Yeah, afraid of getting cocky. My ability to stay ‘sat’ last Saturday started out with luck, and ended through the grace of muscle memory and the sheer repetition of having been told to Sit back! for two and a half years.
I could feel a difference, though, in my body. When I got down after the circus performance, I was standing, and it was all coming from my hips.
Since that day, I’ve been aware of how far forward I lean when I walk, and how much I slump when I sit. When I tuck my elbows in at my sides, my entire torso lifts. When I tilt that bit backwards when I walk, I feel entirely centred in my pelvis. I look at my shadow as I walk along the pavement, and there’s not like, six inches of difference, even though it feels like that.
It’s almost as if I have been forced, through anger and annoyance, to really get into my centre of gravity. And it’s not just about adjusting my posture, but my attitude as well.
I’m constantly being told to let the horse know who’s boss, but what about the instructors? They’re the boss of me when I’m up there, but I’m the client, and if I’m not comfortable riding a horse, then it’s up to me to say so. So I need to be my own best friend in that regard.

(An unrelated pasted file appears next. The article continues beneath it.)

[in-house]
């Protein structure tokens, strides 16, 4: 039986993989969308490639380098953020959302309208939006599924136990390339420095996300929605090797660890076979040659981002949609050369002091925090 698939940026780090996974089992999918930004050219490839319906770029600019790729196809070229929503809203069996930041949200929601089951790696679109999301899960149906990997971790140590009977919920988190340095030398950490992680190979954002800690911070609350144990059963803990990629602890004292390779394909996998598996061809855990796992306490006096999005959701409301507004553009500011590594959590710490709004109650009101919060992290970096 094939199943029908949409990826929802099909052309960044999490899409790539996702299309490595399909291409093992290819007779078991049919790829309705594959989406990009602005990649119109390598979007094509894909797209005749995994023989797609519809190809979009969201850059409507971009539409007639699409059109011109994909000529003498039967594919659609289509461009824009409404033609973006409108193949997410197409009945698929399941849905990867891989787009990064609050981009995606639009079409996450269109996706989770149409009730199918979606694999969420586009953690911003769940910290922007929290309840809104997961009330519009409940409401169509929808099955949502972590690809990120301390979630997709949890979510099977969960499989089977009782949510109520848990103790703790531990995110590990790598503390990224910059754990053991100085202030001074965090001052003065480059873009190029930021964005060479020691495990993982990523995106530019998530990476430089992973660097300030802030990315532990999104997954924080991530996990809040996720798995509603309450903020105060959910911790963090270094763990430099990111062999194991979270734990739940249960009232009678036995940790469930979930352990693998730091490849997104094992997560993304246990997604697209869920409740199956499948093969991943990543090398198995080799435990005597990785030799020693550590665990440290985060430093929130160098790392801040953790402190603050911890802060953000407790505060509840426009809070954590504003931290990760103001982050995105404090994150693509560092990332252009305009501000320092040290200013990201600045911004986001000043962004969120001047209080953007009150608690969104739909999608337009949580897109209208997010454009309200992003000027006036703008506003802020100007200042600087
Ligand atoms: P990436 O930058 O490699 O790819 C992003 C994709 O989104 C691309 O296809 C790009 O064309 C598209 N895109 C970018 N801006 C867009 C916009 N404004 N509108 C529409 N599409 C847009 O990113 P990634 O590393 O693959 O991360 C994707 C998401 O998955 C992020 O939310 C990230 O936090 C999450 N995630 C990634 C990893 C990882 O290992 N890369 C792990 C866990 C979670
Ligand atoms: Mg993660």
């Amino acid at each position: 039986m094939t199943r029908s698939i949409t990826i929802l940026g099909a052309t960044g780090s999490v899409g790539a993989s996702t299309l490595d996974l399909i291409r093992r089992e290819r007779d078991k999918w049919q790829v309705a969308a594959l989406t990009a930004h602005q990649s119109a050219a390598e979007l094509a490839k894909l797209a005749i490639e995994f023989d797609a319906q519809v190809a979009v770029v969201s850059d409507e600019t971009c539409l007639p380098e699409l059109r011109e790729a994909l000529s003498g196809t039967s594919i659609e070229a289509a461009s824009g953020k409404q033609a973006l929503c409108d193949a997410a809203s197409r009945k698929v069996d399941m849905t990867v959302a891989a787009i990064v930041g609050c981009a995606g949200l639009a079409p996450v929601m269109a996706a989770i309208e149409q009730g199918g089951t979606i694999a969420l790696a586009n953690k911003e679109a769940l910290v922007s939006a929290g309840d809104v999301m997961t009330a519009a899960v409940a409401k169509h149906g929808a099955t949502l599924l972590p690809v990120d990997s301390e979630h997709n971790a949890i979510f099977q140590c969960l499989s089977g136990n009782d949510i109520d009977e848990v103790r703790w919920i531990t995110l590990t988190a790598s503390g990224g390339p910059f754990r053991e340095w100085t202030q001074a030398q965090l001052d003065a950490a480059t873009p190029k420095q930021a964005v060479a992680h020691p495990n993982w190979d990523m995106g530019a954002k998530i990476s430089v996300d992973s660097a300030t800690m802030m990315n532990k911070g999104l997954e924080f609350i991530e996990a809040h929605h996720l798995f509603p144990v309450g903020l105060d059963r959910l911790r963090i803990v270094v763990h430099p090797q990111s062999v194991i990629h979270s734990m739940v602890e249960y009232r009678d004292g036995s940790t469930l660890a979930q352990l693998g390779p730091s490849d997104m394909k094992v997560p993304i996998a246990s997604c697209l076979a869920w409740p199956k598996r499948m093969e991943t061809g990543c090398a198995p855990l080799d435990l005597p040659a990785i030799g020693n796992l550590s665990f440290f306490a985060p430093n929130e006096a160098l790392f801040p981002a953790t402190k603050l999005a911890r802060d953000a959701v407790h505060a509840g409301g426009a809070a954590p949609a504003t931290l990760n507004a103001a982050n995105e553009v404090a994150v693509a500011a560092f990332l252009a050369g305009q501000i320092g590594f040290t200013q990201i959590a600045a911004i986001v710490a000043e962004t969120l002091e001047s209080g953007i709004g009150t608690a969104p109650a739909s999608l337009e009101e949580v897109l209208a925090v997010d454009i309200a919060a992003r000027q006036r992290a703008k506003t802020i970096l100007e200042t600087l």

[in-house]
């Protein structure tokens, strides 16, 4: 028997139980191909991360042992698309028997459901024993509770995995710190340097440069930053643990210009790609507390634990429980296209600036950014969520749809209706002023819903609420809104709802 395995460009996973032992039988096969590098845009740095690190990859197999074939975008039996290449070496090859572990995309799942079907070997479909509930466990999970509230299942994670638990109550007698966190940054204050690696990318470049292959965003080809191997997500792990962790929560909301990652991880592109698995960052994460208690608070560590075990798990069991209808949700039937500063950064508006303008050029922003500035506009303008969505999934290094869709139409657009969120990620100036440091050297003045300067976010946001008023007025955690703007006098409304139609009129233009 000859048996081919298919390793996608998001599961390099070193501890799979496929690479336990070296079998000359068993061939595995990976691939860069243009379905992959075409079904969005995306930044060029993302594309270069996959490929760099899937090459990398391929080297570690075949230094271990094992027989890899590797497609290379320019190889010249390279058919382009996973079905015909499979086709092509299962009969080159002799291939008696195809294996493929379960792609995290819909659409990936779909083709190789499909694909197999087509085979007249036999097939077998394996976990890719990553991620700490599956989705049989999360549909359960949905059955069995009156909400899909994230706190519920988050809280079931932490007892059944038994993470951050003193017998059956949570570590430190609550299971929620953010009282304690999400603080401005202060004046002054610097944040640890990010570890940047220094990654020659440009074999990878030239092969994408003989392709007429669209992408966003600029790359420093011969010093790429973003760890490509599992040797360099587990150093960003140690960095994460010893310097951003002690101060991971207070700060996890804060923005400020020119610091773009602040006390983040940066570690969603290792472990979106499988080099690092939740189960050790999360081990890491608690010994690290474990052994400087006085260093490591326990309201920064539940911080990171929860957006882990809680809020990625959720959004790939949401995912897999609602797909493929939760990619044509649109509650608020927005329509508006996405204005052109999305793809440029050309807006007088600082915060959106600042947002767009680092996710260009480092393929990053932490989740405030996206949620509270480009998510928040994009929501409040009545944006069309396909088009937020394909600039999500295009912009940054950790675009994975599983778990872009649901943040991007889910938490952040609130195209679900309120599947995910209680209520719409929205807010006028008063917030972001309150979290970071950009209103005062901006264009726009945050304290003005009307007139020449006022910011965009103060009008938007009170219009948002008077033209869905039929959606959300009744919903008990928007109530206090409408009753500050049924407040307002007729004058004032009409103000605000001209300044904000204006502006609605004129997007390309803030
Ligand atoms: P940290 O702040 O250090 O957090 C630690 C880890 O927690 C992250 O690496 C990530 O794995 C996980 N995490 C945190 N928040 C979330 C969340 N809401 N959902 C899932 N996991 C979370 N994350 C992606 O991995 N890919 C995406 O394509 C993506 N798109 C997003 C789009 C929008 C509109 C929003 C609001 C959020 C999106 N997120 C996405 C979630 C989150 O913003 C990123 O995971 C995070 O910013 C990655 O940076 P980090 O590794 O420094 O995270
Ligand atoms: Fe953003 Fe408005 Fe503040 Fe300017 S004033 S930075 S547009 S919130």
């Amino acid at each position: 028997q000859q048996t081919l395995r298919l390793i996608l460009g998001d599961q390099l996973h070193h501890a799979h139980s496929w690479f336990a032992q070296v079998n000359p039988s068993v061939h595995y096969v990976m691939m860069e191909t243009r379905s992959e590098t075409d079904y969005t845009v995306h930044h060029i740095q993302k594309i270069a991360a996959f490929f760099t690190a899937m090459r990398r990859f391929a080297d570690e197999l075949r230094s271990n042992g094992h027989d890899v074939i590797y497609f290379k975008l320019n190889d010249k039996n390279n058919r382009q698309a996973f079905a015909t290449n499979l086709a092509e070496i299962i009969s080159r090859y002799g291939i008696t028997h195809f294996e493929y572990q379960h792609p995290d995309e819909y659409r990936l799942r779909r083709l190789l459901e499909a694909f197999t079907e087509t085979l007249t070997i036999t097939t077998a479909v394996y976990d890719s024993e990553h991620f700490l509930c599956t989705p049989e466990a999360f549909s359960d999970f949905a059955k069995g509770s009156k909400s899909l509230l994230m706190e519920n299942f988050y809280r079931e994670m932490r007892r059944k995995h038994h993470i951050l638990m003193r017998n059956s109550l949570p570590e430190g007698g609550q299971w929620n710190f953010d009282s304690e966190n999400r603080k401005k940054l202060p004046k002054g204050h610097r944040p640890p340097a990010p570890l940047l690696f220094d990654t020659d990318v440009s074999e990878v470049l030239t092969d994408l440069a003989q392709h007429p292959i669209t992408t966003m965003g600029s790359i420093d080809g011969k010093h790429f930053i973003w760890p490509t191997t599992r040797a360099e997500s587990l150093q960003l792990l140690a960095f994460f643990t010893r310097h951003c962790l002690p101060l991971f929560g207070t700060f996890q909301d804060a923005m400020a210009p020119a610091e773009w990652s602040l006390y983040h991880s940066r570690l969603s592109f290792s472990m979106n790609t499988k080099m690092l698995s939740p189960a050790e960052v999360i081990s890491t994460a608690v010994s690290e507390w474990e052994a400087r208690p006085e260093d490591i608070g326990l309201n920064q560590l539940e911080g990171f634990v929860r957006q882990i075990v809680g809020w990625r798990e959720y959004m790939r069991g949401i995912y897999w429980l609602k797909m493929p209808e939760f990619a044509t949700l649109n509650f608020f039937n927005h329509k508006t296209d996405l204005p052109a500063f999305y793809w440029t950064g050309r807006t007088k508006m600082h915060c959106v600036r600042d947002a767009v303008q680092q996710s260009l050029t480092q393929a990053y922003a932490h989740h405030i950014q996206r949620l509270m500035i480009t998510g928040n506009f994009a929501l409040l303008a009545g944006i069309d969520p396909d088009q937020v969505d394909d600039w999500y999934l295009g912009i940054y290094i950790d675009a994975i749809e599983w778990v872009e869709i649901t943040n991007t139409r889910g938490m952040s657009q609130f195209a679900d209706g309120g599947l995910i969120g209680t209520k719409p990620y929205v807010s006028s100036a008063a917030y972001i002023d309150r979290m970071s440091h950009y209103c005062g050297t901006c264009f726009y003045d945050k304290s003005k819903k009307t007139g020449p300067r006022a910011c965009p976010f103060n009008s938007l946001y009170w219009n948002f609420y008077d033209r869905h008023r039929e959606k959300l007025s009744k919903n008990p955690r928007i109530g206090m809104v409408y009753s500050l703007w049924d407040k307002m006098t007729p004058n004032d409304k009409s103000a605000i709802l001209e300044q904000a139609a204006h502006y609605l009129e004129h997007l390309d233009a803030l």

I need to ride every single step. I’m told this in almost every private lesson lately, and I cop to drifting off and assuming that Rebel will just do what needs to be done. I’ve been talking about how ‘present moment’ horse riding is, and it still is, but I’m not taking all the responsibility I ought.
And finally, I am going to keep this promise to myself: that I wasn’t going to get back on Rebel until I talked about that last few sessions with someone. Because I’m not going to ride a horse I don’t trust. I’m not going to be shamed into doing something that is effecting my confidence. I refuse to start the slide down the slippery slope of stopping riding because I’m intimidated. I intend to keep doing this — time to begin [again] as I intend to go on.
One Reply to “Adjustments”
You do have to be your own best friend. You’ve been riding Rebel a long time. If you’ve had enough of his antics, you do get to say you’ve quit riding him and go ride somebody else. It is a great relief to get to that point.
I rode hot horses for years, not knowing any better. Then I got one that was responsive, eager to please and not crazy. Things got to be so much more fun.
You have only been riding for less than three years. I hate to say how long I’ve been riding, but I still don’t get this “falling in on the shoulder” thing. I think I need to get a mirror.
Or a video. Or maybe there’s another term the instructor could use.
Take care of you — this is supposed to be fun!